Britain must stockpile pet food and livestock feed and plan for airlifts of medical supplies to protect animals from Brexit chaos next year, leading charities will warn on Wednesday.
The end of the Brexit transition period on December 31 could cause shortages of food for pets and livestock as well as other vital supplies, the 12 campaign groups said. Even if there is a trade deal, delays and queues are expected at key ports such as Dover.
Disruption to medical supplies would not only be “potentially devastating” for individual animals but make it harder to “control disease outbreaks,” the 12 charities told Environment Secretary George Eustice in a letter exclusively obtained by the Telegraph.
“We believe central and devolved governments need to make contingency plans for the stockpiling of veterinary medicines and animal feed,” the charities, who are part of the UK-EU animal welfare taskforce, said.
“Central government should further explore the use of air freight […] to mitigate risks associated with veterinary medicine availability issues,” the taskforce said, raising the prospect of emergency airlifts of supplies from the EU.
Some government estimates for a no deal Brexit estimate queues of up to 7,000 lorries stretching into Kent. The animal welfare groups called for dedicated rest areas for animals along motorways, particularly the M20 in Kent, and at the ports themselves.
The charities, which included the RSPCA and Animal Defenders International, said that the UK imports two thirds of its animal feed and feed ingredients from the EU. It imports all of its pet food from the EU, they said, or makes it with EU ingredients. They called for a communication campaign for pet owners to ensure they had enough food for their animals.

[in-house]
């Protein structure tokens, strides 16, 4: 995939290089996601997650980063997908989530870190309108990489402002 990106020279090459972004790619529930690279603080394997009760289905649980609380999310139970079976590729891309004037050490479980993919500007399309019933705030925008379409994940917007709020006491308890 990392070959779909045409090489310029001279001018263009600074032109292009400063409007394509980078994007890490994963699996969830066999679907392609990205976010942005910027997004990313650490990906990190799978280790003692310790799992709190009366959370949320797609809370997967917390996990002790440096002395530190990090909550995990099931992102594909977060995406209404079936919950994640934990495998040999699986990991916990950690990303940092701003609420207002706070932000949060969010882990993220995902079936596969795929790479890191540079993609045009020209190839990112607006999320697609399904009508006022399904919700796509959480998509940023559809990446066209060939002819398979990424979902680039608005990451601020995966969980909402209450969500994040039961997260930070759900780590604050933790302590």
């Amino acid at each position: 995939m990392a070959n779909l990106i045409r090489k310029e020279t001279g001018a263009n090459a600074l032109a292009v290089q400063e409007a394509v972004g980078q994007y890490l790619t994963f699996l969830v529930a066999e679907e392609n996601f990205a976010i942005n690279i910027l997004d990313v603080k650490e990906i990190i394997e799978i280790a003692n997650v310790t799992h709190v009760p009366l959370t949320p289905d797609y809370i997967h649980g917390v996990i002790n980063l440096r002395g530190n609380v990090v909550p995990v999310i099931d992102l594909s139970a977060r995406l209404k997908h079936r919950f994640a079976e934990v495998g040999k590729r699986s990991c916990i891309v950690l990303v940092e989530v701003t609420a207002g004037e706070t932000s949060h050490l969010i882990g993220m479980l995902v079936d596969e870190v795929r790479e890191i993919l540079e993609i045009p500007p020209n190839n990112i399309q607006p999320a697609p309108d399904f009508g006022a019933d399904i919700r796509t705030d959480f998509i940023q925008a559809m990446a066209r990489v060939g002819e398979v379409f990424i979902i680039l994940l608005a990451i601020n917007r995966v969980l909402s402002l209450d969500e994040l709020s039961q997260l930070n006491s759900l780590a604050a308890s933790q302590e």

The UK government and the governments of Northern Ireland, Wales and Scotland should build up reserves of farmed animal feed in case of supply chain disruption, they said. A minimum of four to 12 week’s supplies of medicines needed to be stockpiled, the charities said.
The final scheduled round of Brexit trade negotiations began on Tuesday in Brussels amid cautious optimism that a deal could be struck by the October 15 EU Summit, if both sides compromise.
Even if a trade deal is agreed, there will need to be more border checks than now because the UK will have left the Single Market and Customs Union.
The change will be particularly pronounced in Northern Ireland, which will continue to be subject to EU animal health rules after the end of the transition period.
That is necessary to prevent a hard border on the island of Ireland but it means that Northern Irish cats, dogs and ferrets will have different pet passports to those on the British mainland.
“Pet passports for cats, dogs and ferrets will be required as standard when crossing the Irish Sea,” the charities said in their letter before calling for updated travel advice for owners.
The Telegraph understands that EU officials are in the process of designing the Northern Irish pet passport. It is expected to be blue and will not have any reference to the United Kingdom on it.
British cats, dogs and ferrets will have to show a UK pet passport before travelling to Northern Ireland.
That will be designed by British officials, if the EU lists the UK as a country where it is safe for pets to visit from.